So what does recent history tell us about the market today? Only that a correction will occur in the area that, retrospectively, was the most overvalued. Will it be technology catching up with the real economy’s limitation on growth? Municipal bonds caused by their state or city’s inability to make pension payments? US equities due to their relative overvaluation to global equities? Commercial real estate due to its declining demand function from the gig economy?


Conversely, is technology cheap because it will change the real economy? Are municipal bonds stable because states can change their tax rates? Is real estate cheap because of the under investment in infrastructure and the willingness of people to put a greater stock of their wealth into their residences where they can now consume the work, food, and entertainment that used to be consumed elsewhere?

We can guess at when we might see a correction, or what area of the economy will feel the greatest pain, but the tides change daily and the markets discount the impact of the changing tides every day. Forecasting the event is futile and when you look at long term market prices it does not seem that important.

The more productive way to prepare for a market correction is to always be prepared. This means the processes of managing money must be followed every day as if a correction could happen on any day. If you cannot forecast you must prepare.


1. Setting a Risk Objective

Choosing and maintaining discipline around an investment objective is the primary protection against market volatility. Our portfolios are constructed around a level of risk using historical volatility (standard deviation) as a measurement for that risk. Following are the five objectives we use with the respective levels of targeted standard deviation.

MC October 2017 3-Distinct Risk obj

Having a distinct quantifiable risk metric for each objective allows clients to better understand the potential volatility they’re accepting in pursuit of their goals. It also enables us to systematically manage their portfolio to that expectation. So, even though we don’t know when the market may correct, or how much, we can know that a Moderately Aggressive portfolio will generally correct 2x that of the Moderately Conservative portfolio. For example, a 2-standard deviation correction (something that statistically would occur once every 20 years) would leave the Moderately Aggressive portfolio down 24% versus a Moderately Conservative portfolio own 12%.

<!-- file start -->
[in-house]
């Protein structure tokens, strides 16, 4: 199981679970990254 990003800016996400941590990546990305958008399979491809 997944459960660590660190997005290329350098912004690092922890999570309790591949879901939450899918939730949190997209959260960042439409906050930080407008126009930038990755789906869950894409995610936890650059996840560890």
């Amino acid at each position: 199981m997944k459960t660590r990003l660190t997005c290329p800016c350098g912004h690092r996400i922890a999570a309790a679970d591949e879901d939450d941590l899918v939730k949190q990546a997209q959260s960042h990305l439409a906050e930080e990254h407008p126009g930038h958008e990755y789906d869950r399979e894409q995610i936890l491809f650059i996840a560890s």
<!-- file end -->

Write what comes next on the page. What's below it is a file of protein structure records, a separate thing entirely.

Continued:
Perhaps the most important thing we do for a client is to make sure we and they understand their tolerance and capacity for risk. Risk tolerance is a subjective measure of a client’s attitude and appetite for risk. Often overlooked, though, is a client’s capacity for risk, which means knowing how much downside volatility can be endured without altering the portfolio’s asset allocation. Understanding both capacity and tolerance for risk improves the likelihood of staying the course during volatile periods, which is crucial to protecting value.

2. Staying the Course

Perhaps no single factor has a more detrimental impact on client outcomes than the twin sins of greed (chasing performance) and fear (bailing out after a market correction). Both impulses are natural, but are also futile since they are reactions to what has already occurred.